George and I landed in Helsinki yesterday after a relevantly uneventful flight (save for a mad cross-terminal dash at JFK). After a good night’s sleep and a full breakfast, we’re preparing to meet with our Global Access Program (GAP) company representatives at their headquarters in Vantaa, Finland. After a full day of interviews and discussions, we’ll drive 300km north to tour their factory in Aänekoski and interview additional employees.
Over the last several months at UCLA Anderson I’ve taken a significant interest in the program’s study-abroad offerings. I applied to four study-abroad programs expecting to be selected only for one or two given their popularity. It was quite a surprise to learn one by one that I was could participate in each!
Of course, the invitations were just the beginning. All told, I could expect a week’s travel for GAP primary research, plus about aweek for each of the study programs. Asking my manager for more than five weeks off through the end of the year felt like quite a tall order. I am incredibly grateful to my managers and employer for giving me the opportunity to take such extended travel and study breaks.
And so it begins. I return to Los Angeles this Friday evening, only to hop on a plane to Seoul for a “Doing Business in South Korea” course at Seoul National University. Two weeks later, I’ll be traveling to India for “International Studies in India: Understanding Indian Financial Markets” with Professor Subrahmanyam, then off to HEC in Jouy-en-Josas, France, to study “Sustainable Investments” and “International Negotiations.” Finally, I’ll travel to South Africa in mid-December to take “International Studies in Africa: Focus on Health Economics” with Professor Victor Tabbush.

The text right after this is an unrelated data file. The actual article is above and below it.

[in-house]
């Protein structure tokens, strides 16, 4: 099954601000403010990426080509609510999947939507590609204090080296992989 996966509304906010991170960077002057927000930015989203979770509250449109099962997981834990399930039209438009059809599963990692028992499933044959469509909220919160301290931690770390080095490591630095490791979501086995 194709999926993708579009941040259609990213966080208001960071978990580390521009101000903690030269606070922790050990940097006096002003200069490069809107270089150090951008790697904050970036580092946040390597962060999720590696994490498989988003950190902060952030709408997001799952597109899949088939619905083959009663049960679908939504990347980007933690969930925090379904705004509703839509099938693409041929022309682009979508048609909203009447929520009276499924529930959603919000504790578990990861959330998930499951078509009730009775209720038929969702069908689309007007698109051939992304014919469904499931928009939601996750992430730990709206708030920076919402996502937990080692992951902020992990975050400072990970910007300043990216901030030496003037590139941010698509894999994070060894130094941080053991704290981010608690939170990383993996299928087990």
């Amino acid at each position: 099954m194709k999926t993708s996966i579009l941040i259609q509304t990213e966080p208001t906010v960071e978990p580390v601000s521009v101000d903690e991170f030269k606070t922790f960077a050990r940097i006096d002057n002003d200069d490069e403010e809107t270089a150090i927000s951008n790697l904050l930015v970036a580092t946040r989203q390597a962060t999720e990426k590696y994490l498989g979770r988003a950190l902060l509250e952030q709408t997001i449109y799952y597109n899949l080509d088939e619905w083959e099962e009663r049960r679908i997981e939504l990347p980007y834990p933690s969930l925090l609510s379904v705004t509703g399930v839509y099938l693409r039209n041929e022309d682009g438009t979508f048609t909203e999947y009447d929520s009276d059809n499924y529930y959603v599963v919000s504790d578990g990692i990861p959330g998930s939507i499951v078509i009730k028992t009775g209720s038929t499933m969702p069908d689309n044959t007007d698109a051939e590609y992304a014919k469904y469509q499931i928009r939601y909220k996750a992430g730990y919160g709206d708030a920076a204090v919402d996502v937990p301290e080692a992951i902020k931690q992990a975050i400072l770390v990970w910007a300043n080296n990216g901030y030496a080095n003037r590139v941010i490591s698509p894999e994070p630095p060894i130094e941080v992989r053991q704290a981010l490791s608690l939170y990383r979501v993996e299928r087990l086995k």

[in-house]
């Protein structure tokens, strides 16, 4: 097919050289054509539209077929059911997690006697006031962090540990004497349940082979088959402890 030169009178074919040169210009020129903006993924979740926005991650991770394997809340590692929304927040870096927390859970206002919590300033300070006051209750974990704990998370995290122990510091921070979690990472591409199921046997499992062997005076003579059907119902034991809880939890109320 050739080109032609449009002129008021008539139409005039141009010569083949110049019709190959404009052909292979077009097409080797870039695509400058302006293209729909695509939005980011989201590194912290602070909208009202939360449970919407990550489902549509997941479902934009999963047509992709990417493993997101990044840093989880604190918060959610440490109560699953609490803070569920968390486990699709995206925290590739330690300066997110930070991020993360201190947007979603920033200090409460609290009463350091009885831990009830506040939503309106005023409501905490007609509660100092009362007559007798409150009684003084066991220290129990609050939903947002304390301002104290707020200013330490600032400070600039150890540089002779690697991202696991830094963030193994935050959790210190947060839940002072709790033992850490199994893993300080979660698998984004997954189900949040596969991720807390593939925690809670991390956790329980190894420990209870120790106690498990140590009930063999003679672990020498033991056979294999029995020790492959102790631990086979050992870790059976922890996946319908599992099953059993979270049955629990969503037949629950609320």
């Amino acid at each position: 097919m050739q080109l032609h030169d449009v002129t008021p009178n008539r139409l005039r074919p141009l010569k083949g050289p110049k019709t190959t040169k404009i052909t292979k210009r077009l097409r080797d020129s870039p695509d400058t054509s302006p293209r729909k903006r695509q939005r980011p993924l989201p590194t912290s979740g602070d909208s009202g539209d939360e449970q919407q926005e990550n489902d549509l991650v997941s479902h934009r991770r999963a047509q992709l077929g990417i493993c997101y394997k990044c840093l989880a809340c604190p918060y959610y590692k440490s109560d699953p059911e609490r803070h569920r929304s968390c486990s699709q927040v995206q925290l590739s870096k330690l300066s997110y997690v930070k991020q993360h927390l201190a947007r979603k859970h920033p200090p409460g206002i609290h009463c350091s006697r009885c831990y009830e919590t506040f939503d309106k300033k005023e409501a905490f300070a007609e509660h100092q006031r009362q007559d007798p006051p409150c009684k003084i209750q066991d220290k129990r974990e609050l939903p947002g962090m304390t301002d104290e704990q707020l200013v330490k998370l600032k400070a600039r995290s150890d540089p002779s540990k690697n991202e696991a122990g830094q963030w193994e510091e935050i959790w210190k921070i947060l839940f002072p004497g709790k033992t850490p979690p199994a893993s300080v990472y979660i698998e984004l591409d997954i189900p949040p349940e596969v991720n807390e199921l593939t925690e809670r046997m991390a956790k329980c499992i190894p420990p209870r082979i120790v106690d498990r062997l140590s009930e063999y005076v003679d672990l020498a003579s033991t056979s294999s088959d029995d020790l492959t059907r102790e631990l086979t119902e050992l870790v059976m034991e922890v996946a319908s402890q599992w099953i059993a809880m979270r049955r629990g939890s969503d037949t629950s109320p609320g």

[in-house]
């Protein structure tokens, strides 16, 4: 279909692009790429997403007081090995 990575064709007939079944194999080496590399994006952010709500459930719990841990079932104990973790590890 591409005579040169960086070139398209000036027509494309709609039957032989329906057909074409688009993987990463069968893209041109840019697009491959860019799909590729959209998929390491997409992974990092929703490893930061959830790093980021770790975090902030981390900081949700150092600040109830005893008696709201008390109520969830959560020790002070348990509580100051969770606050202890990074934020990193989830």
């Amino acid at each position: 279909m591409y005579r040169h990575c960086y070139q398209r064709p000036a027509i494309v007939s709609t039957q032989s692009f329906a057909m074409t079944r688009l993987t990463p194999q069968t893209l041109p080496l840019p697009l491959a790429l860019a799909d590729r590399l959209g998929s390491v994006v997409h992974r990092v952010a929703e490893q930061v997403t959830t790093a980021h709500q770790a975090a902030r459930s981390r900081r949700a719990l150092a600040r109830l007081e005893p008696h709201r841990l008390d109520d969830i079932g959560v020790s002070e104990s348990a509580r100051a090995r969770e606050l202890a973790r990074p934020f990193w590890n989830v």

It’s a scary proposition to take this much time away from work and spend nearly $16,000 on airfare, hotels, and program fees. GAP is regarded as a difficult course and taking three weeks of travel is likely to make the summer very challenging. However, I came to UCLA to expand my horizons and broaden my career options. My core courses have been solid (I’ll never look at financial statements or queues of people in the same way again) and my electives have been eye-opening. So, in the words of one of the entrepreneurs I interviewed for my Venture Initiation class with Professor Jeff Scheinrock, it’s time to “Plan, Jump, and Commit.” Here’s to hoping that I’ll gain the seed of an idea for a project, business, or career. This is going to be great.
I’d like to express my gratitude to the people who are making these series of experiences possible for me. My thanks to Bonny Kim, Patty Gonzales, and Jamie Saure in the International Studies and Exchange Programs Department at UCLA Anderson for allowing me to participate in all of these programs, and for their patient and kind-hearted logistical support. My appreciation to Michael Fontanez, Tori Blair, and Deb Mincey in the Student Services and Financial Aid office for their help in scheduling and obtaining financial aid. My thanks to Professor Subrahmanyam for his flexibility in the on-campus schedule for his course. My thanks to Danna and my folks for their support. My thanks to David Denton and Mike Dodge at Atomic Online, my employer, for giving me the opportunity to leave work to travel and study. And, most importantly, thanks to my GAP team Ethan, George, George, and Kasia for their support and encouragement. Let’s make our GAP company proud!